What I mean by categorical point of view making sense is when category theory helps to see something one does not see without it; when category is not just a bookkeeping device, but gives an insight. For most trivial example, when one enlarges some class and sees that one in fact has a clearly cut subcategory of presheaves on the original category. Or seeing that Shelah’s T eqT^{eq} for a complete first order theory TT is at the level of the syntactic category just a familiar operation of pretopos completion (well, for coherent theories). If one has to list all the same properties, without even economizing, then by the definition there is no point.

    I do like that eventually the category of von Neumann algebras is defined somewhere in the entry. But it is better to avoid its definition (if the only one offered) depend on another category of comparable importance and familiarity plus a characterization involving new notions.

    In any case the things are good in the present version. Thanks for expanding all the aspects.

    • CommentRowNumber27.
    • CommentAuthorzskoda
    • CommentTimeAug 6th 2012
    • (edited Aug 6th 2012)

    nor do I see a reason to immediately revert my changes and introduce mathematical errors (see above)

    I have past experience that when I complain to Urs about a similar issue he gets slightly irritated why I did not simply improve myself and notify of, rather than waiting for full discussion to evolve. Discussions tend to take more energy than collectively working further in the entry and commenting shortly on changes and reasoning there in nnForum. People who work here as much as Urs can easily see the source of his principle. Often when we make a move which is controversial, people who see it such offer immediate solutions which can be just approved or further improved, and this was here occasionally even called Urs’s principle. I did not revert your changes, which introduced new definition, what would mean erase new definition, but added the old simple definition, what is a synthesis of both, and expected that this would be acceptable. Of course, the iteration of checking by you and finding possible errors is expected part of the process.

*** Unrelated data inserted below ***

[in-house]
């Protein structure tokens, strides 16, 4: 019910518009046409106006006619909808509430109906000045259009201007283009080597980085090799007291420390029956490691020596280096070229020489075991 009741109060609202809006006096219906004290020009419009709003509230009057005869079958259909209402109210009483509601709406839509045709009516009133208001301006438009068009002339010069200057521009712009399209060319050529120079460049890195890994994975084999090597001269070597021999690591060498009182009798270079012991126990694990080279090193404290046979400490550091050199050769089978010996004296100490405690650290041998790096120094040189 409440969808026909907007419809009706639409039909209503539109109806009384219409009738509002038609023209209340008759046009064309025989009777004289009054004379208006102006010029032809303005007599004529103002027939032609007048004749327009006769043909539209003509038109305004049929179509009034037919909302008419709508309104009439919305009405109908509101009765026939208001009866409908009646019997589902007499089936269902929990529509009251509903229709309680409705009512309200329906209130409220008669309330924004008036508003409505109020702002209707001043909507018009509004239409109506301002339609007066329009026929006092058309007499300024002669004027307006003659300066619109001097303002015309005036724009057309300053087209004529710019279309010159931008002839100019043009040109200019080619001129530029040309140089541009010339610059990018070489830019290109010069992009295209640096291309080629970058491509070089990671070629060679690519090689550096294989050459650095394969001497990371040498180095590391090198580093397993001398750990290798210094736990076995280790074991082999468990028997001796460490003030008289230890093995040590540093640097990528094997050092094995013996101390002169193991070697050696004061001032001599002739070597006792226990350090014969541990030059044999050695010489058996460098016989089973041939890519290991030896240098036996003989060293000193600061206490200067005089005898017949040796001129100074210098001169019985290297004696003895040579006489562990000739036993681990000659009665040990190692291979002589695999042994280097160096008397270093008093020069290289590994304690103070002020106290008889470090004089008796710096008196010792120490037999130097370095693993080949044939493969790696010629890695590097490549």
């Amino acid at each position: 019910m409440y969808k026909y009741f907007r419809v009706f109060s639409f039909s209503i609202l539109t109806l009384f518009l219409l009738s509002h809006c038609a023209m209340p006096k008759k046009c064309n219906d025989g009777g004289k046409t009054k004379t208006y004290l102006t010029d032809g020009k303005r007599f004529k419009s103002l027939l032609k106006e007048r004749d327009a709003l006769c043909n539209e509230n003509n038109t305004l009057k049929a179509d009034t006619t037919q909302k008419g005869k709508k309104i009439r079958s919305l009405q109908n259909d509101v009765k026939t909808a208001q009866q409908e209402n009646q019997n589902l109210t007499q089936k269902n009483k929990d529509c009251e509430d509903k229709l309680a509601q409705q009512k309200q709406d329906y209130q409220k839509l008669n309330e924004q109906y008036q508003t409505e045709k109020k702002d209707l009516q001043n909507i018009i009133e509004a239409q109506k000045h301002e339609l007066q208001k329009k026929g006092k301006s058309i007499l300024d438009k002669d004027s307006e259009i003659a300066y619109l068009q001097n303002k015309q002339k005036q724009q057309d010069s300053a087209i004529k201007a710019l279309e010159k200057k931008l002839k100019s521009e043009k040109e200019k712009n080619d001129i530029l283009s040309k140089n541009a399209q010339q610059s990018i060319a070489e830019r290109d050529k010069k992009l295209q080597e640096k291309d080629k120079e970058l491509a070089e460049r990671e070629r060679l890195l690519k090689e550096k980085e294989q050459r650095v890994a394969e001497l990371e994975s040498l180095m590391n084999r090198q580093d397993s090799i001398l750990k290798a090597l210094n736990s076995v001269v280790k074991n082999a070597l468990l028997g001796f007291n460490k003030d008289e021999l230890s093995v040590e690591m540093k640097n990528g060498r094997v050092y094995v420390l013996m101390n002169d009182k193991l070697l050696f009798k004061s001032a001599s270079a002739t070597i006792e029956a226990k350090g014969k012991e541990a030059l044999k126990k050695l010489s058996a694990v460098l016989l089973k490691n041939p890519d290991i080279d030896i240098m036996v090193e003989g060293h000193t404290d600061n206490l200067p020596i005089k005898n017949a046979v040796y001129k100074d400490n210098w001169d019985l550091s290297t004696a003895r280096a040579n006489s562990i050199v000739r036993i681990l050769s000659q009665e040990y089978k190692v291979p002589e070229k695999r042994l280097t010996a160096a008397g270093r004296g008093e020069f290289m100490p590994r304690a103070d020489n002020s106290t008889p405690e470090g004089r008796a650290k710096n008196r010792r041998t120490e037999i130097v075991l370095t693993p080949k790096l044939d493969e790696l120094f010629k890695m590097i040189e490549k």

• CommentRowNumber28.
    • CommentAuthorDmitri Pavlov
    • CommentTimeAug 6th 2012
    • (edited Aug 6th 2012)

    Don't you see that you make it hard for simple users ?

    I very strongly disagree with such a statement. The definition of von Neumann algebras with preduals is well-rooted in classical measure theory: Riesz representation theorem states that the dual space of the space of finite measures is precisely the space of bounded measurable functions.